The Trinket Mages let me hate out my most powerful opposition while retaining flexibility across a number of matchups. Main deck Trinket Mage targets are Aether Spellbomb, Pithing Needle, Relic of Progentius, and Engineered Explosives. Spellbomb was excellent across the entire GP, letting me threaten to bounce a Marit Lage to stall a Dark Depths player, as well as bouncing a number of random attackers from Zoo decks. Pithing Needle was awesome, but I desperately wish I’d packed a second one in the sideboard, as I lost multiple different games to having my single Needle killed, and me with a Trinket Mage in hand to fetch up its nonexistent backup.

Over in the sideboard I have Chalice of the Void as a measure against Hypergenesis and Living End decks, and a Tormod’s Crypt so I can double up on my graveyard hate.

Yes, Tarmogoyf

Although I felt kind of dirty doing so, I finally decided that I had to run Tarmogoyf. I’m not a fan of the Goyf much of the time, as it’s just a big, dumb beater. That said, I wanted the deck to have a two drop that could be either a wall or a speedbump against aggro decks. Wall of Roots is an excellent combination of blocker and acceleration, but after a bit of quick testing, I realized that I just didn’t have enough ways to plain old kill my opponent if I had four walls in the deck.

For those of you despairing of getting your hands on this pricey Extended and Legacy staple, I’ll reiterate something I said when I urged you to play in a PTQ. Someone you know probably owns a playset of this card and isn’t using it in this tournament. I don’t own any Tarmogoyfs, and borrowed this set from my good friend Mike.

Considering the current popularity of Dark Depths in Extended, there’s a reasonable chance that one of your friends who’s on the Marit Lage plan has a playset of Goyfs just lying around, waiting to be borrowed. It never hurts to ask.

Killing Marit Lage

Ghost Gifts is well stocked with Marit Lage solutions. Note the four copies of Path, three copies of Bant Charm, single Aether Spellbomb, and, under certain circumstances, Selkie Hedge-Mage. In one of my test games, I managed to live for one turn against Dark Depths with an active Marit Lage by chump blocking with a Stirring Wildwood. I was then able to follow up with Selkie to bounce the token and continue on to win the game.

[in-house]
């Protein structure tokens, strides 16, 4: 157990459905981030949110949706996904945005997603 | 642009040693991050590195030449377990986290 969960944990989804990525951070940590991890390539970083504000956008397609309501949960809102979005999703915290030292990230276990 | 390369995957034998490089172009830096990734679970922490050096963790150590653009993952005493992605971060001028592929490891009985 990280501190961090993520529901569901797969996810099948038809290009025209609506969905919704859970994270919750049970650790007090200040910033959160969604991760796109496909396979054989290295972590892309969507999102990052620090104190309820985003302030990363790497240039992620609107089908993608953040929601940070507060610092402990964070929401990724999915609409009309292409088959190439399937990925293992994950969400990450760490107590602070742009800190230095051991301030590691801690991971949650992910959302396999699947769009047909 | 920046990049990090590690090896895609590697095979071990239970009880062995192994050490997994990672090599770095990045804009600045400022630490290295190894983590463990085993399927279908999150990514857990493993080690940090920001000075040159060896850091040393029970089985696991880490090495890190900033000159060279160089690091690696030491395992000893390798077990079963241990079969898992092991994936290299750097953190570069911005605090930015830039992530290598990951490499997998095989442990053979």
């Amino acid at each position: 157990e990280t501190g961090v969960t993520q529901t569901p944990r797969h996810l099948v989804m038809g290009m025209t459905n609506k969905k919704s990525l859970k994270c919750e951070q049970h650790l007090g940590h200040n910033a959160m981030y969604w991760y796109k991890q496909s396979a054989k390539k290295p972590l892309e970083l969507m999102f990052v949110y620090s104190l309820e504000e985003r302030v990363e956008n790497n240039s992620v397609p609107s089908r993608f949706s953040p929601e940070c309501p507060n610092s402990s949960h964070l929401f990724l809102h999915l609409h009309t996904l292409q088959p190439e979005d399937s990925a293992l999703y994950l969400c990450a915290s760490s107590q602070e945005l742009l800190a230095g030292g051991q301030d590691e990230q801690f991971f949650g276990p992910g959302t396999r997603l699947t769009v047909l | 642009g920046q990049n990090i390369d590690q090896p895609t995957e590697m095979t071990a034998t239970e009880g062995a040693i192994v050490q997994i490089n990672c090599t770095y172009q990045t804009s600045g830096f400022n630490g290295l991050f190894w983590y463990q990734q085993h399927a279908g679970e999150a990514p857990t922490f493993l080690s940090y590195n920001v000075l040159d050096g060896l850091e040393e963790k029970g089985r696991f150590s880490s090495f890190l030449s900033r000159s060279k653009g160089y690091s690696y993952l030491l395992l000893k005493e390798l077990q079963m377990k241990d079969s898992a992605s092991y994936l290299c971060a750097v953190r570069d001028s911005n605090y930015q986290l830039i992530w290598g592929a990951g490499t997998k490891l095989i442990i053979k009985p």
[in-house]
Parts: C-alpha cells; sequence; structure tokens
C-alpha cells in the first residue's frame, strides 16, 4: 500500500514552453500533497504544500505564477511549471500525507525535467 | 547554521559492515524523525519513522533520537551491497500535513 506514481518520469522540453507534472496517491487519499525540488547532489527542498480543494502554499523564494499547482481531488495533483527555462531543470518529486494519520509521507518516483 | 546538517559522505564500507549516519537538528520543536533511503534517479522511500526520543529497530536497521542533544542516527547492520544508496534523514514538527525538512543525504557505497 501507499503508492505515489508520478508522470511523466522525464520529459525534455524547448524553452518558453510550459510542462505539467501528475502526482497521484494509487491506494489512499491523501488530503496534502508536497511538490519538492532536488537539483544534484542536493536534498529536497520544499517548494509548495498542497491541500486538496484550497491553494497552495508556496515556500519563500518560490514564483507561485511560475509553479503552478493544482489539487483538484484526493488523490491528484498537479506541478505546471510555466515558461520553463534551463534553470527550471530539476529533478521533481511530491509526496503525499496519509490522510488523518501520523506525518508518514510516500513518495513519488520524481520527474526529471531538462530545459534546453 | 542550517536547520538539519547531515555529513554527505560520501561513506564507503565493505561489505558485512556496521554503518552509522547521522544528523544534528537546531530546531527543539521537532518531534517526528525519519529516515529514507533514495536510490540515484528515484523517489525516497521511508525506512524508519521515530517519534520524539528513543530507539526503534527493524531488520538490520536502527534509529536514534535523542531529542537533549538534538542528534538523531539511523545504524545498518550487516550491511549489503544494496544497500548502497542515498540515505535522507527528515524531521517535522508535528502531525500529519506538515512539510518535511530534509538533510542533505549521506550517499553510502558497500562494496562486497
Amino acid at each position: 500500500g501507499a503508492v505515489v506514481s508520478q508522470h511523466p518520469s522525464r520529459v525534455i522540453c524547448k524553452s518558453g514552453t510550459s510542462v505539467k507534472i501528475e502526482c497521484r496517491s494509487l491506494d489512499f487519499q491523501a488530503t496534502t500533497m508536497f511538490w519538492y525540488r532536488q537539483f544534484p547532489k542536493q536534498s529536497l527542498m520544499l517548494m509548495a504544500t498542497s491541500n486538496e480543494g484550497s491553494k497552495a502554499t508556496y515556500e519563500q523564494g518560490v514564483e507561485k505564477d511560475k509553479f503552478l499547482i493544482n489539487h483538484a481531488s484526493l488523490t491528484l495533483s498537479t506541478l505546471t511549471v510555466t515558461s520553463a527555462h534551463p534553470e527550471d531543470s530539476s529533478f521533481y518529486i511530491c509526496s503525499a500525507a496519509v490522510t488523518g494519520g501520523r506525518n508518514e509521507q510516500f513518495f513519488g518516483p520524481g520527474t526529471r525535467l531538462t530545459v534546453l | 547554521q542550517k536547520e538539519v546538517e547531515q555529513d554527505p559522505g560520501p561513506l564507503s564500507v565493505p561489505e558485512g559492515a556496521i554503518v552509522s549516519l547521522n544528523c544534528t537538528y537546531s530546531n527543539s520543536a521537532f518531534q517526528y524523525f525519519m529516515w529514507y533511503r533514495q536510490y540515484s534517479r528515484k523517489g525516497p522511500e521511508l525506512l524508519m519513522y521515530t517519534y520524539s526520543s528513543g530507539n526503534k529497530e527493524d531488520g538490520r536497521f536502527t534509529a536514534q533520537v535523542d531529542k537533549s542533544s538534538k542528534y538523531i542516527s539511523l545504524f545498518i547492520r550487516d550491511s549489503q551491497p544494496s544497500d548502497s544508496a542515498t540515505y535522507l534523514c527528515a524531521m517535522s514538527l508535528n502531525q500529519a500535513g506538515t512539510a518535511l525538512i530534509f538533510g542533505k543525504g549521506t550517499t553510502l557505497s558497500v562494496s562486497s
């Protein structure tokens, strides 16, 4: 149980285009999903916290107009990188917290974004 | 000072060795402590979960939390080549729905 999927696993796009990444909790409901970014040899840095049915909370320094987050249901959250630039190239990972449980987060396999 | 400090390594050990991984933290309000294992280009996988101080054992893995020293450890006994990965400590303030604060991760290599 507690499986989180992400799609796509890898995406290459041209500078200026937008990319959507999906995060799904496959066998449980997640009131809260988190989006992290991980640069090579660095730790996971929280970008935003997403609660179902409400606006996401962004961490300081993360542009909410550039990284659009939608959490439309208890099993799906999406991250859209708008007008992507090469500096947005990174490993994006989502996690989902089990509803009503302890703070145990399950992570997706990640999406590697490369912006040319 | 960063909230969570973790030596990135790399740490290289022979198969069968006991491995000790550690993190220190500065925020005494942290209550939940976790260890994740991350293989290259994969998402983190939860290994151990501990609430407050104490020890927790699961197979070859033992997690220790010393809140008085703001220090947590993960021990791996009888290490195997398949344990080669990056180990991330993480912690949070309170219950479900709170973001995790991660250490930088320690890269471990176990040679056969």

We hate lands

By limiting myself to three colors, I suddenly found myself able to run three copies of Ghost Quarter in the main deck. This makes it reasonably likely that I’ll simply draw a Ghost Quarter and can stall the Dark Depths half of the Depths / Foundry assault nearly indefinitely.

The really fun associated plan, however, is Crucible of Worlds. With Crucible and Ghost Quarter, you can grind away your opponent’s mana base while continuing on with the rest of your game plan.

But we also love lands

In the past, I might have run a single Treetop Village in this kind of deck. This time around, I was able to run two copies of Stirring Wildwood because it both fixes my mana and gives me additional attackers and blockers. Those two traits combined make it worth having two tap lands in the deck.

Also, remember that Crucible is effectively Emeria for Wildwoods.

The sideboard

The remaining parts of the sideboard were there to fine-tune some matchups and bolster others that I was a little paranoid about. I had four Kor Firewalkers as well as the Worship plus Wall of Denial plan out of my fear of hitting a succession of Burn decks in the early rounds. Otherwise, the additional Bant Charm was there for Dark Depths, the Negates largely for Scapeshift, and the Pridemage as a utility card for the occasional problem enchantment.

How I win the game

This is a pretty classic control deck. It doesn’t combo out to end the game. Instead, it takes control of the game and beats the opponent to death with some kind of creature. Note that it does offer a soft-lock scheme in the form of Crucible plus Ghost Quarter. Many decks in Extended run very, very few basic lands, meaning that after just a few Ghost Quarter activations you are irreparably crippling their mana base.

Eight rounds in Oakland